So he and many other researchers now maintain that bone receives the message to strengthen itself in response to exercise by a different means. He says that during certain types of exercise, the bone bends, but this doesn’t stretch cells; it squeezes fluids from one part of the bone matrix to another. The extra fluid inspires the cells bathed with it to respond by adding denser bone.
Why should it matter what kind of message bones are receiving? Because, Professor Robling and others say, only certain types of exercise adequately bend bones and move the fluid to the necessary bone cells. An emerging scientific consensus seems to be, he says, that “large forces released in a relatively big burst” are probably crucial. The bone, he says, “needs a loud signal, coming fast.” For most of us, weight lifting isn’t explosive enough to stimulate such bone bending. Neither is swimming. Running can be, although for unknown reasons, it doesn’t seem to stimulate bone building in some people. Surprisingly, brisk walking has been found to be effective at increasing bone density in older women, Dr. Barry says. But it must be truly brisk. “The faster the pace,” he says — and presumably the greater the bending within the bones — the lower the risk that a person will fracture a bone.
There seems to be a plateau, however, that has also surprised and confounded some researchers. Too much endurance exercise, it appears, may reduce bone density. In one small study completed by Dr. Barry and his colleagues, competitive cyclists lost bone density over the course of a long training season. Dr. Barry says that it’s possible, but not yet proved, that exercise that is too prolonged or intense may lead to excessive calcium loss through sweat. The body’s endocrine system may interpret this loss of calcium as serious enough to warrant leaching the mineral from bone. Dr. Barry is in the middle of a long-term study to determine whether supplementing with calcium-fortified chews before and after exercise reduces the bone-thinning response in competitive cyclists. He expects results in a year or so.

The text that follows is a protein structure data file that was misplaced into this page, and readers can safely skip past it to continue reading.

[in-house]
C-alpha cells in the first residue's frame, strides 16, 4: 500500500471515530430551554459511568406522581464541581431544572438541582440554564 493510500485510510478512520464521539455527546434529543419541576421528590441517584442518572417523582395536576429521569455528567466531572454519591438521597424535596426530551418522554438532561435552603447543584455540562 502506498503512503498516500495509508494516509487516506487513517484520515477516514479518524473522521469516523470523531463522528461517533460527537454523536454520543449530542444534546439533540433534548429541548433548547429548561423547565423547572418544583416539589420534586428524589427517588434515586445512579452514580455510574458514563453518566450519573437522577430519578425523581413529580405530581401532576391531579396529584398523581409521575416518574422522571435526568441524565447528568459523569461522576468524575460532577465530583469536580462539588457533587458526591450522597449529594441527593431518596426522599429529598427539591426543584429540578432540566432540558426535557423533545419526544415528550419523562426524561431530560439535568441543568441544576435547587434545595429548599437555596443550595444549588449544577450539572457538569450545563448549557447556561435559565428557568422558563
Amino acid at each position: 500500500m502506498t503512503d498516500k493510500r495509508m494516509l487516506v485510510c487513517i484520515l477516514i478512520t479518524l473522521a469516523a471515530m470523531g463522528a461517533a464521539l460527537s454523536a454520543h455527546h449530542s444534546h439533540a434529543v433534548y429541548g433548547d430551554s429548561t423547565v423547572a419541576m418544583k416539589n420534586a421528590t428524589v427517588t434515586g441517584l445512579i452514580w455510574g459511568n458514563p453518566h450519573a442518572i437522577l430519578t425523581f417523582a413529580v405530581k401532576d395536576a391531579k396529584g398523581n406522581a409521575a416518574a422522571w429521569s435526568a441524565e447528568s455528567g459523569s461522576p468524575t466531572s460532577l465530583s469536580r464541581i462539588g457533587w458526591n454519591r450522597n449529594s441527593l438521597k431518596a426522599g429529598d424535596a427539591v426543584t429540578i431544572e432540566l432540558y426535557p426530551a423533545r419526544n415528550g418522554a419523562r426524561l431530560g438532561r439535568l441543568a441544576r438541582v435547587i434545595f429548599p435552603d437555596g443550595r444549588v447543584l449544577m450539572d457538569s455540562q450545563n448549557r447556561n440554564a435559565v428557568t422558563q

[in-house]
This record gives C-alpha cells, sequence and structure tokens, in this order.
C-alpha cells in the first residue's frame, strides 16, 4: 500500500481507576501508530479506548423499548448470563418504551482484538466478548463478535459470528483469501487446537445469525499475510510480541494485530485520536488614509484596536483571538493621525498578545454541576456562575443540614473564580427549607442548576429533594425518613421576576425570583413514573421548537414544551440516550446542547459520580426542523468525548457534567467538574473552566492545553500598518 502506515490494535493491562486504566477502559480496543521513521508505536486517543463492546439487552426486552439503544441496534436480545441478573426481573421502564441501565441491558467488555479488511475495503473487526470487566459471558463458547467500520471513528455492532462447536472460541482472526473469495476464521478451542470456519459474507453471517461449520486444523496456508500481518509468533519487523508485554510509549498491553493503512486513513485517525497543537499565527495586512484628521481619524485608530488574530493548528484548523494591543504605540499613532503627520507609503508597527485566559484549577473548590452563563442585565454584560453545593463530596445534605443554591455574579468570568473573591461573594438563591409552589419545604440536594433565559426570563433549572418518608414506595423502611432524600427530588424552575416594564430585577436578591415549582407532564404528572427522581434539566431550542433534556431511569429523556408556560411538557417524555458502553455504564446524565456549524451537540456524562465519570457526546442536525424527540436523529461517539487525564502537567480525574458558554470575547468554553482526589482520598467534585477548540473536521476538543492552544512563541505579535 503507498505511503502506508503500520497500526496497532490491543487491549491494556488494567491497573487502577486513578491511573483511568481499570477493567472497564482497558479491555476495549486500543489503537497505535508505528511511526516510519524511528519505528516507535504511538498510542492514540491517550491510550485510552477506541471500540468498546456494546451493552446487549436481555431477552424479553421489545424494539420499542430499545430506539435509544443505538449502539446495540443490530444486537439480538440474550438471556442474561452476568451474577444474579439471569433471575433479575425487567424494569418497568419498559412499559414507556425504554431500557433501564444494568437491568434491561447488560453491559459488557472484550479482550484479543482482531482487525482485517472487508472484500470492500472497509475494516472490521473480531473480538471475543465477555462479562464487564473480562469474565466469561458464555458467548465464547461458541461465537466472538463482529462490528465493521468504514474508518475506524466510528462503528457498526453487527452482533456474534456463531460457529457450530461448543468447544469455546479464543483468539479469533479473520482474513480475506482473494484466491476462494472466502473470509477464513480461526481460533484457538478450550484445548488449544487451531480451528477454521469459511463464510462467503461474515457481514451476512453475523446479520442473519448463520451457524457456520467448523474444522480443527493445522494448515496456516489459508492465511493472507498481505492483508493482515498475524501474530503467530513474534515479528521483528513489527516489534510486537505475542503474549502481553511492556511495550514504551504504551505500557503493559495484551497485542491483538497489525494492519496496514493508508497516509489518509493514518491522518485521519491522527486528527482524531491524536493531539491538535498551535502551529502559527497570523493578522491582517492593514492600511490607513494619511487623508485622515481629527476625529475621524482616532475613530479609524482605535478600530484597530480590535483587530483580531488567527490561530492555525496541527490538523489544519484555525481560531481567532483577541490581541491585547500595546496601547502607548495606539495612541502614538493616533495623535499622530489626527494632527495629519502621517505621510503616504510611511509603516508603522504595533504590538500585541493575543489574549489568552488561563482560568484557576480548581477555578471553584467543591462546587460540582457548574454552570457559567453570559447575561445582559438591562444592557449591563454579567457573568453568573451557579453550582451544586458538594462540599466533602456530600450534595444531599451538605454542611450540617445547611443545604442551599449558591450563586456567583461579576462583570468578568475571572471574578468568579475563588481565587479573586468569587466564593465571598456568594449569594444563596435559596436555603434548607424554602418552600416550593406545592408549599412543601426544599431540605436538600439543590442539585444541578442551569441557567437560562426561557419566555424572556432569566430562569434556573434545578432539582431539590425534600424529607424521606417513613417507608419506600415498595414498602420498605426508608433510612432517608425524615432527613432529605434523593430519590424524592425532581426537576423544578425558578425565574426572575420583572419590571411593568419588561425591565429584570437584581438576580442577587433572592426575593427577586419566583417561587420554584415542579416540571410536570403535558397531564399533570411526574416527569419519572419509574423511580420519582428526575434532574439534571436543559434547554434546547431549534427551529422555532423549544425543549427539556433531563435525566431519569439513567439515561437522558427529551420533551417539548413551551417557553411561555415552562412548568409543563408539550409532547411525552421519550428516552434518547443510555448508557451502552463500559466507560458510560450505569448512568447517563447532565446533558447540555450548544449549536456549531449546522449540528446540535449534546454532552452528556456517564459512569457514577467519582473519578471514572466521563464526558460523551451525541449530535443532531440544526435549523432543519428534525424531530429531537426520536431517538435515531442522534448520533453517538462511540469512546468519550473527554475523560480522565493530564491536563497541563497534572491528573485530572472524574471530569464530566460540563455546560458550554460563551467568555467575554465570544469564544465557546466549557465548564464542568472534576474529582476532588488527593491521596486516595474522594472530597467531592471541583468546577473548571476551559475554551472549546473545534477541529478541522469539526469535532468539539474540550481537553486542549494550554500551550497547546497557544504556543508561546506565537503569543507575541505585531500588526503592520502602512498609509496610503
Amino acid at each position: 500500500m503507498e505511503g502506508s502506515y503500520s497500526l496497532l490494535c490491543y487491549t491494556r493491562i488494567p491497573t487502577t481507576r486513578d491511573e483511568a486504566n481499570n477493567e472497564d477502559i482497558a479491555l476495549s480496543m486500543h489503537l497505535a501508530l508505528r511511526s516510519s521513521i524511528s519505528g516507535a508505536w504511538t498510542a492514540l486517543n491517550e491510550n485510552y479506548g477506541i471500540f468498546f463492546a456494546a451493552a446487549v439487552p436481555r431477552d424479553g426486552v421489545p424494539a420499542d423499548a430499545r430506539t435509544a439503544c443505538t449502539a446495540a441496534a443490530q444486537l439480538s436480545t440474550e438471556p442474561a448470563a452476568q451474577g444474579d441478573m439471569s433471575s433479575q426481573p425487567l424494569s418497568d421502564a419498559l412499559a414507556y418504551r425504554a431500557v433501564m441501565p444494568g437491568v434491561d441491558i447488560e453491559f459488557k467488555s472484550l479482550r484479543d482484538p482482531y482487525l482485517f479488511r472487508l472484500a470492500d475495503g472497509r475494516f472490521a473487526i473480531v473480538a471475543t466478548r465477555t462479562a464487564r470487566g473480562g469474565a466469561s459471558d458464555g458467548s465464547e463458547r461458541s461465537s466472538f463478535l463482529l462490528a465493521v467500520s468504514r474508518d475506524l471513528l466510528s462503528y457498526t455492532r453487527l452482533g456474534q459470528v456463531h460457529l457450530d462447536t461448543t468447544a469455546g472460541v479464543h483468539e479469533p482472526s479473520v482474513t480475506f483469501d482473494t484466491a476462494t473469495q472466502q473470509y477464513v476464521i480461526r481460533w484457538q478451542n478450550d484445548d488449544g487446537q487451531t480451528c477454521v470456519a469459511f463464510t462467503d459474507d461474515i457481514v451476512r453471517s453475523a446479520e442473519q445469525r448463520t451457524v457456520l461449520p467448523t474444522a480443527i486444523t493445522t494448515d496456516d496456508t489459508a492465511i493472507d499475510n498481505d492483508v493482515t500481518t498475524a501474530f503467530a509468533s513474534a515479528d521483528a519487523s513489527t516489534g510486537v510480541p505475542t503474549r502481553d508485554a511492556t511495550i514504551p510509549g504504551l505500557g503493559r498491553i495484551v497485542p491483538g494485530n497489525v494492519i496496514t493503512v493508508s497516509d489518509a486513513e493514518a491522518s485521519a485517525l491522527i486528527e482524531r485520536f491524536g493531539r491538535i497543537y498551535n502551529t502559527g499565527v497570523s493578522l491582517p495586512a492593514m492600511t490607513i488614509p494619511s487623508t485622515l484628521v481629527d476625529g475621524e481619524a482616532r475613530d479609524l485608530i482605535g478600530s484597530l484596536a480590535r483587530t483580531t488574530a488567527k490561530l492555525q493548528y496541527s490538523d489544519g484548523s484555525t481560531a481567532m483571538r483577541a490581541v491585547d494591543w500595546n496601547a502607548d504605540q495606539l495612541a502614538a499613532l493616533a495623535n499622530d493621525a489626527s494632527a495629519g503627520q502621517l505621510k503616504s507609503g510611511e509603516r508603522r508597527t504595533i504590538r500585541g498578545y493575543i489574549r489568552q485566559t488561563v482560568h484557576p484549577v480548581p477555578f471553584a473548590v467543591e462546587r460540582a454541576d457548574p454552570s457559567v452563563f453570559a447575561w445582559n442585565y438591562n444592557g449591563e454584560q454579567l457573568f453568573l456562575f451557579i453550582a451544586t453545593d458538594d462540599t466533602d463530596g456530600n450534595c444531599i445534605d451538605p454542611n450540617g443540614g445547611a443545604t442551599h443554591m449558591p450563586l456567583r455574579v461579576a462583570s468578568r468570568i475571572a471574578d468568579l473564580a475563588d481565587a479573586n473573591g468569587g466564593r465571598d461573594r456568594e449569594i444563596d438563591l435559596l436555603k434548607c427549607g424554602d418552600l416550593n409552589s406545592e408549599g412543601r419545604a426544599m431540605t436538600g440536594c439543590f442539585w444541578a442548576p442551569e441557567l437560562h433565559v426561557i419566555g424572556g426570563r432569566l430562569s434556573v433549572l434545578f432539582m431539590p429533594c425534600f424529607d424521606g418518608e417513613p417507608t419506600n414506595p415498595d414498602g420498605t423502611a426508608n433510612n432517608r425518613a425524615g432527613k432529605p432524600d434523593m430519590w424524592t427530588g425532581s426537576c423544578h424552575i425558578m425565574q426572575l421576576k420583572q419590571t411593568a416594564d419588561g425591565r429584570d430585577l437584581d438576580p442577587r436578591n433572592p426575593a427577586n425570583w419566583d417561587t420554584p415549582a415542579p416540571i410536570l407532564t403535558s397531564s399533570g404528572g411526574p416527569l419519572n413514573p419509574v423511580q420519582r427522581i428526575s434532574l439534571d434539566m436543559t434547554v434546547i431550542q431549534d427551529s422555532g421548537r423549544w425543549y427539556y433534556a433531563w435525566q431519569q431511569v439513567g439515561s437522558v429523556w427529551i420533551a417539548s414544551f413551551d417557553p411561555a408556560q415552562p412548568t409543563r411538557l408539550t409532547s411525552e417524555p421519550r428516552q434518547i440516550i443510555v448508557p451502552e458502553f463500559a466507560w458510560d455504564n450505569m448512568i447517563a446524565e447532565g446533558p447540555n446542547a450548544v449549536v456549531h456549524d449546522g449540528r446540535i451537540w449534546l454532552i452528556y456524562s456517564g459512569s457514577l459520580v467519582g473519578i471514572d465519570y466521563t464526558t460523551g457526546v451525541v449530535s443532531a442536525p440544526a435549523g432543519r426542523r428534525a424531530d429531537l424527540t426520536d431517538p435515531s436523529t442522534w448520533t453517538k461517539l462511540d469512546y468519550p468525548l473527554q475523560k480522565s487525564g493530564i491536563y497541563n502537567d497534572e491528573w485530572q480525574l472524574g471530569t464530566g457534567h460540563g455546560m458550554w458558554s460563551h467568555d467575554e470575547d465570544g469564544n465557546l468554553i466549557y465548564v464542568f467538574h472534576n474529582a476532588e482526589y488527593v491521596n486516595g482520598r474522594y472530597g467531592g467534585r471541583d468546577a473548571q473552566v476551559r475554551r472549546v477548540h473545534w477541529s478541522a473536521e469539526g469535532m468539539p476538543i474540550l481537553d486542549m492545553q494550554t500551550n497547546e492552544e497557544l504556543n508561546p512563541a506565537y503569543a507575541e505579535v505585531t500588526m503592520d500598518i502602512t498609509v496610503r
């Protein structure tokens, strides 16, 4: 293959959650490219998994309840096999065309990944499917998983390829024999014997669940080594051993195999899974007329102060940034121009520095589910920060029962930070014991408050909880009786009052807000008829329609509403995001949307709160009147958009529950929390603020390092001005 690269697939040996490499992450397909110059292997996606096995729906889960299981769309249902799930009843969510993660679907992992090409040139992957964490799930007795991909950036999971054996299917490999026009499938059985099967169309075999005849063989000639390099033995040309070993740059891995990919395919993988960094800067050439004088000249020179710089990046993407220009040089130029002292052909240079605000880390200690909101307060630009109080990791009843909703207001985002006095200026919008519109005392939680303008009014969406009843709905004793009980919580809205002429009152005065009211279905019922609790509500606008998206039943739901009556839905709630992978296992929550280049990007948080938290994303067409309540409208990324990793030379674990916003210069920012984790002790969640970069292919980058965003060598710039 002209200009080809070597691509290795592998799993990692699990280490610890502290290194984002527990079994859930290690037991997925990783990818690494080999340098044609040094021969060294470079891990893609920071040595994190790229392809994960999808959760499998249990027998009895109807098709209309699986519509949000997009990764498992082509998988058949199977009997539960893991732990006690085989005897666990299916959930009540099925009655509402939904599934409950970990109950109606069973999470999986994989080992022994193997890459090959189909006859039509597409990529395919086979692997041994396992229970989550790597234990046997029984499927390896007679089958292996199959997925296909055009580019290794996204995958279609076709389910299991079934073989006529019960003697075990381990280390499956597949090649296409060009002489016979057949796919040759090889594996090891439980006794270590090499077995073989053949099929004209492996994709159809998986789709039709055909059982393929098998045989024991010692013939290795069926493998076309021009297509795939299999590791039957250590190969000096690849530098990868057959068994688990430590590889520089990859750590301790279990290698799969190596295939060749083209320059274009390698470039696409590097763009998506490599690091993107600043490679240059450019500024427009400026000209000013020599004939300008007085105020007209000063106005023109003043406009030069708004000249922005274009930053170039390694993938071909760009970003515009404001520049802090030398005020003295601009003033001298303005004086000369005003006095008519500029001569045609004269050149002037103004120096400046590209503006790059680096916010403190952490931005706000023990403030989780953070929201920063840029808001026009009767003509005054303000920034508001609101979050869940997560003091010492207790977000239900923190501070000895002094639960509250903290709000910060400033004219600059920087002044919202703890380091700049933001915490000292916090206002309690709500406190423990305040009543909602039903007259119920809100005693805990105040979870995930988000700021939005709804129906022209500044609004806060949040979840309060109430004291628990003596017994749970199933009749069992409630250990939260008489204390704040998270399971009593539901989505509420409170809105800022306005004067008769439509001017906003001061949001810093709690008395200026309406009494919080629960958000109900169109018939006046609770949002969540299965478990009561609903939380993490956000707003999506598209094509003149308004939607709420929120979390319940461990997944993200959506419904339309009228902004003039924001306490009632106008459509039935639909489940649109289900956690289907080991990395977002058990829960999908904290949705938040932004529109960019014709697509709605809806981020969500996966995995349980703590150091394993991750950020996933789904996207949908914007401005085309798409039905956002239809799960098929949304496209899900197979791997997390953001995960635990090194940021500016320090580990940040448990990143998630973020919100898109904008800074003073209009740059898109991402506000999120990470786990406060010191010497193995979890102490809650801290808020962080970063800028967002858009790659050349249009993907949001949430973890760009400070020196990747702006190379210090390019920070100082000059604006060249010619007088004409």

In the meantime, the current state-of-the-science message about exercise and bone building may be that, silly as it sounds, the best exercise is to simply jump up and down, for as long as the downstairs neighbor will tolerate. “Jumping is great, if your bones are strong enough to begin with,” Dr. Barry says. “You probably don’t need to do a lot either.” (If you have any history of fractures or a family history of osteoporosis, check with a physician before jumping.) In studies in Japan, having mice jump up and land 40 times during a week increased their bone density significantly after 24 weeks, a gain they maintained by hopping up and down only about 20 or 30 times each week after that.
If hopping seems an undignified exercise regimen, bear in mind that it has one additional benefit: It tends to aid in balance, which may be as important as bone strength in keeping fractures at bay. Most of the time, Dr. Barry says, “fragile bones don’t matter, from a clinical standpoint, if you don’t fall down.”
* Copyright 2009 The New York Times Company